So, a very common issue I see in runners is iliotibial band (ITB) syndrome.  In a nutshell, it involves excessive rubbing or friction of the ITB along the greater trochanter or lateral femoral epicondyle.  It is more common along the lower leg just above the knee and typically worsens with increasing mileage or stairs.


The ITB is essential for stabilizing the knee during running.  Several factors may contribute to increased risk for this problem:

  • Muscle imbalances (weak gluteus medius and deep hip external rotators)
  • Uneven leg length
  • High and low arches
  • Increased pronation leading to excessive tibial rotation = friction of the band
  • Improper training progression
  • Faulty footwear
  • Poor running mechanics
  • Limited ankle mobility (specifically dorsiflexion)
  • Tightness in the tensor fascia latae (TFL) and glute max

Related information on this topic include a 2010 study published in JOSPT on competitive female runners with ITB syndrome:

Click here to see the abstract of the study

Click here to read an earlier blog post analysis of the above research article

Common signs and symptoms include stinging or nagging lateral knee pain that worsens with continued running.  Hills and stairs may further aggravate symptoms.  Some runners even note a “locking up” sensation that forces them to stop running altogether.  How do I treat this?

I advocate the following steps:

  1. PT evaluation with running specific joint assessments – this would include components of the SFMA or FMS based on the client and current situation
  2. Initiate and instruct in foam rolling
  3. Initiate and instruct in stretching to follow the foam rolling
  4. Begin corrective exercises to eliminate asymmetry
  5. Modify activity as needed based 100% on pain response
  6. Re-test and re-screen to gage effectiveness of corrective exercises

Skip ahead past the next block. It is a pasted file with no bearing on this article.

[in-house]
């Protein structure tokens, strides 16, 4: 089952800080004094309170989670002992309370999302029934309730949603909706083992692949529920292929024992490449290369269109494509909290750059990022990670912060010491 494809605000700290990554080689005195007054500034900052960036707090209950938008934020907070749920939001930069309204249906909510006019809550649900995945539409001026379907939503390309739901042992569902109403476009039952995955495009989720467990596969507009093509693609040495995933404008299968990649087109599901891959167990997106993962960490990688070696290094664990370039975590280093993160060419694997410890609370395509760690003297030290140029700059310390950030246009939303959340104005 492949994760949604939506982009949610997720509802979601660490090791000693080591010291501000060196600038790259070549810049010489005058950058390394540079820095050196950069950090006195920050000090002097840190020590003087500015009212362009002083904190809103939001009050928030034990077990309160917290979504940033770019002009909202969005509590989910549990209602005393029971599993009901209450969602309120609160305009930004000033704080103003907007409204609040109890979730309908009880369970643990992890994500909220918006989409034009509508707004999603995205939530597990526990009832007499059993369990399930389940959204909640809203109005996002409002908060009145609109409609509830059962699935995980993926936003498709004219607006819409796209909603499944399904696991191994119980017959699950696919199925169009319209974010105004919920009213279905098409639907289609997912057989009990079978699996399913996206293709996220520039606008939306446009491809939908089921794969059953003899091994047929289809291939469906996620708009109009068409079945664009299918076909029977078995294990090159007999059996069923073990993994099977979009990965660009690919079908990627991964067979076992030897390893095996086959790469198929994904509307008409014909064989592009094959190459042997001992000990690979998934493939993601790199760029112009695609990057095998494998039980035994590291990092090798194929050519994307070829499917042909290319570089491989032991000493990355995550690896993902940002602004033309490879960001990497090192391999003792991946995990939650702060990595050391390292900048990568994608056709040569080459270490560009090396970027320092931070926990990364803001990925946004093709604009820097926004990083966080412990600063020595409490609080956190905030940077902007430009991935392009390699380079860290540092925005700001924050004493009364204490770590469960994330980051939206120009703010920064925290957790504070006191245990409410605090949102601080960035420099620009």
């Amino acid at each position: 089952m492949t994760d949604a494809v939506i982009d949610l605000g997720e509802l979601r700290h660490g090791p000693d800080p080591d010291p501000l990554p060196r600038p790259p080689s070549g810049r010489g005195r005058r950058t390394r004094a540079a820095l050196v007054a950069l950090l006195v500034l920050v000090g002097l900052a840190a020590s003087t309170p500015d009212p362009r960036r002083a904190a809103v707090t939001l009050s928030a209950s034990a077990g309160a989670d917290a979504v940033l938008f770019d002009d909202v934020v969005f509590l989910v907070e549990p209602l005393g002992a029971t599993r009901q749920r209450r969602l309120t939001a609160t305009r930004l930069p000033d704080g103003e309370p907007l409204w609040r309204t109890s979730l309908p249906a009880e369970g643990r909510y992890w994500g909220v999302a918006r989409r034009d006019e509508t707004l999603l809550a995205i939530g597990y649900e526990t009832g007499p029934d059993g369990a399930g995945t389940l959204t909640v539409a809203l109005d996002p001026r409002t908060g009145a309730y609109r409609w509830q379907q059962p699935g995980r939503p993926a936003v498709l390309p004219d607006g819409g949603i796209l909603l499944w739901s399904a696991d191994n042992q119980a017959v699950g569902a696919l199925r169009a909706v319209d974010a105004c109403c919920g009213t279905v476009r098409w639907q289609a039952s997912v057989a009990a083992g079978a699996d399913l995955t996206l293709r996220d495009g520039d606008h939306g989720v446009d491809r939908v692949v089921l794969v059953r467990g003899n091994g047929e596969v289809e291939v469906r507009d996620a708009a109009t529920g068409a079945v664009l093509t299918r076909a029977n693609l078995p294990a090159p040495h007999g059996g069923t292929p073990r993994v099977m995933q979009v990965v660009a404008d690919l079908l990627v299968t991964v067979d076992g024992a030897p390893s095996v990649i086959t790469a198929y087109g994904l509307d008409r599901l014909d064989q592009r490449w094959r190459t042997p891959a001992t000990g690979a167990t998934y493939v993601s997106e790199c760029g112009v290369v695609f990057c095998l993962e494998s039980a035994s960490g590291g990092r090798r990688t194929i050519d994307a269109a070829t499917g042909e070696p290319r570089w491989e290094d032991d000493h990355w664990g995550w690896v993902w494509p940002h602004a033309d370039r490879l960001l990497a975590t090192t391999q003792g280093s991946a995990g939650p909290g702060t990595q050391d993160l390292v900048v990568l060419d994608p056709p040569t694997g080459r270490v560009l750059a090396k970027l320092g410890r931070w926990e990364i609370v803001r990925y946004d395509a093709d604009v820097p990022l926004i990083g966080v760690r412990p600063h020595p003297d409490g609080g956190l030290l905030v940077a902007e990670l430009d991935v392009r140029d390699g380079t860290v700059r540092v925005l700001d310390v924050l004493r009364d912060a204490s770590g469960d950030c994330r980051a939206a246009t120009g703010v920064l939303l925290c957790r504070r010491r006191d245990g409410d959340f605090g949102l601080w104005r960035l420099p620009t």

The foam rolling positions I like are pictured below as they hit the various angles of soft tissue as it courses along the band itself.  Seeking the “hot spots” is a must.  Moving up the hip to roll over the TFL is important even though the pain may be closer to the knee.  Roll for 30-60 seconds at a time.




Note: Most runners I see develop this on one side only in response to asymmetry and imbalances.  The LQYBT (lower quarter Y-Balance test) may prove useful in assessing limb asymmetry and hip stability for these clients.  For more on the Y-Balance test simply click here.

As far as stretching goes, I find that it can be difficult to get a “good stretch.”  The following two stretches are a few I teach clients to try at home.  The table stretch is one I do with stabilization and overpressure, but some clients like doing it at home and letting gravity gently stretch the hip/ITB holding for 20-30 seconds and repeating 2-3 times.


Another stretch I like is the rope stretch.  I often encourage a 2-3 second hold on this one and repeat 10 repetitions.  However, sustained holds for 20-30 seconds are fine as well.


These are some quick and effective ways to attack soft tissue restriction and fascial tightness.  Advanced users may want to use a softball or lacrosse ball to isolate the tissue and work even deeper.  Graston is also effective for this condition.  Keep in mind that stretches for the gluteus maximus such as a figure 4 stretch with hip flexion are also helpful since the glute max attaches directly to the ITB.

In addition to addressing soft tissue problems, be sure to identify kinetic chain factors such as weakness, stiffness or asymmetry that may be the underlying cause of the ITB syndrome to begin with.  Often the source of the lateral knee pain originates above or below the knee joint.

In many cases strengthening the gluteus medius is a primary goal, while trying to reduce the natural TFL dominance that so many clients gravitate toward.  I like side bridges and straight leg raises, but watch out for hip flexion as this is a sign of TFL dominance!  I utilize the Redcord exercise below and the side plank progression with many of my clients to increase gluteus medius strength – very effective too.




Keeping the body straight with these exercises is a must in order to reprogram the body to engage the right muscles more consistently.  My final piece of advice is to use ice for pain control and practice activity modification when inflammation and pain are limiting performance as running through this does not solve the problem.

If you need a good foam roller or complete soft tissue care running kit, be sure to check out the Trigger Point products on my site at